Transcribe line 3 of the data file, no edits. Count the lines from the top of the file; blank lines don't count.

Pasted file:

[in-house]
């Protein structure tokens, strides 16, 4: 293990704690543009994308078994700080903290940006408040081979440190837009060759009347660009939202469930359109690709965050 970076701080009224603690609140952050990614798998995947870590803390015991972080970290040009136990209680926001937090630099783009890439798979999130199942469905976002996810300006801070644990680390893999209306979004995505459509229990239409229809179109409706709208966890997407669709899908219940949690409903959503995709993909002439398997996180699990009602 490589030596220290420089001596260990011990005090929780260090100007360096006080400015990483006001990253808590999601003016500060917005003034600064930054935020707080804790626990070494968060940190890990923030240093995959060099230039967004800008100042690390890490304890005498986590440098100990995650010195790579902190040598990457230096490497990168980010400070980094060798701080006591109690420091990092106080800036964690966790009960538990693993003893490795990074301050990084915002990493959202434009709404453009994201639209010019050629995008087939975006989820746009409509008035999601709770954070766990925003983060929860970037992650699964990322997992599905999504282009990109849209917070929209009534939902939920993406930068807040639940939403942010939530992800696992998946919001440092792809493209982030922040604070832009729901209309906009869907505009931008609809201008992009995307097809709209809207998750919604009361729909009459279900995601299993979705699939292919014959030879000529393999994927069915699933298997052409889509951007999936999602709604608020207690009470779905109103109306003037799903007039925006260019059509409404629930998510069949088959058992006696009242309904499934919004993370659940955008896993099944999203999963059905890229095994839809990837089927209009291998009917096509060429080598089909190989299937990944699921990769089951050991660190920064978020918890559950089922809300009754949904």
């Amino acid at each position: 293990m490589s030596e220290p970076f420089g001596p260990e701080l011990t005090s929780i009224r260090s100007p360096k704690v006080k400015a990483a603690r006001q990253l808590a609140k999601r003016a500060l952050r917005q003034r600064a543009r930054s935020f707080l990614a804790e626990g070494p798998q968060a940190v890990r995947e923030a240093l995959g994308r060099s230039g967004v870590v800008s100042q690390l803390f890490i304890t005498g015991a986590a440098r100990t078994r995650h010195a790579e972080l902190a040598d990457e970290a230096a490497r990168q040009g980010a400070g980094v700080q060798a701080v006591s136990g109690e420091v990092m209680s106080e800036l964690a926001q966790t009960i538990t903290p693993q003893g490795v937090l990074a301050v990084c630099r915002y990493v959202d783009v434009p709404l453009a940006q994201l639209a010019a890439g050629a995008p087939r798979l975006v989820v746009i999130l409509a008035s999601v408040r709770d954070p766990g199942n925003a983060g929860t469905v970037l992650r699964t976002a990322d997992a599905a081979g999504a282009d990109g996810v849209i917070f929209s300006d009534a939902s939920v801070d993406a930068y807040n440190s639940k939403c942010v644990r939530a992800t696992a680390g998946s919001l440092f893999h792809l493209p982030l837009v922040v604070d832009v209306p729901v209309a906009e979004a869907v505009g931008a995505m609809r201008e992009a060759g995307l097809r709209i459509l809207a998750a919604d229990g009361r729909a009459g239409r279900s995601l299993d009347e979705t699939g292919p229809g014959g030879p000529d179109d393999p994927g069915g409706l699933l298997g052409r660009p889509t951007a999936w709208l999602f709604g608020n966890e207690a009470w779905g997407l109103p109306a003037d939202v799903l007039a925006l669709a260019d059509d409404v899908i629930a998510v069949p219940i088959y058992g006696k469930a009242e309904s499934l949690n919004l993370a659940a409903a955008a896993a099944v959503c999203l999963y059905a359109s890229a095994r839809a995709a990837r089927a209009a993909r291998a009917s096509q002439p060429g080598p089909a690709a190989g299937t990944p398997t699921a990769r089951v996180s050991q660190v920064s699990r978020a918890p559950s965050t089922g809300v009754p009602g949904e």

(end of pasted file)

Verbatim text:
């Amino acid at each position: 293990m490589s030596e220290p970076f420089g001596p260990e701080l011990t005090s929780i009224r260090s100007p360096k704690v006080k400015a990483a603690r006001q990253l808590a609140k999601r003016a500060l952050r917005q003034r600064a543009r930054s935020f707080l990614a804790e626990g070494p798998q968060a940190v890990r995947e923030a240093l995959g994308r060099s230039g967004v870590v800008s100042q690390l803390f890490i304890t005498g015991a986590a440098r100990t078994r995650h010195a790579e972080l902190a040598d990457e970290a230096a490497r990168q040009g980010a400070g980094v700080q060798a701080v006591s136990g109690e420091v990092m209680s106080e800036l964690a926001q966790t009960i538990t903290p693993q003893g490795v937090l990074a301050v990084c630099r915002y990493v959202d783009v434009p709404l453009a940006q994201l639209a010019a890439g050629a995008p087939r798979l975006v989820v746009i999130l409509a008035s999601v408040r709770d954070p766990g199942n925003a983060g929860t469905v970037l992650r699964t976002a990322d997992a599905a081979g999504a282009d990109g996810v849209i917070f929209s300006d009534a939902s939920v801070d993406a930068y807040n440190s639940k939403c942010v644990r939530a992800t696992a680390g998946s919001l440092f893999h792809l493209p982030l837009v922040v604070d832009v209306p729901v209309a906009e979004a869907v505009g931008a995505m609809r201008e992009a060759g995307l097809r709209i459509l809207a998750a919604d229990g009361r729909a009459g239409r279900s995601l299993d009347e979705t699939g292919p229809g014959g030879p000529d179109d393999p994927g069915g409706l699933l298997g052409r660009p889509t951007a999936w709208l999602f709604g608020n966890e207690a009470w779905g997407l109103p109306a003037d939202v799903l007039a925006l669709a260019d059509d409404v899908i629930a998510v069949p219940i088959y058992g006696k469930a009242e309904s499934l949690n919004l993370a659940a409903a955008a896993a099944v959503c999203l999963y059905a359109s890229a095994r839809a995709a990837r089927a209009a993909r291998a009917s096509q002439p060429g080598p089909a690709a190989g299937t990944p398997t699921a990769r089951v996180s050991q660190v920064s699990r978020a918890p559950s965050t089922g809300v009754p009602g949904e």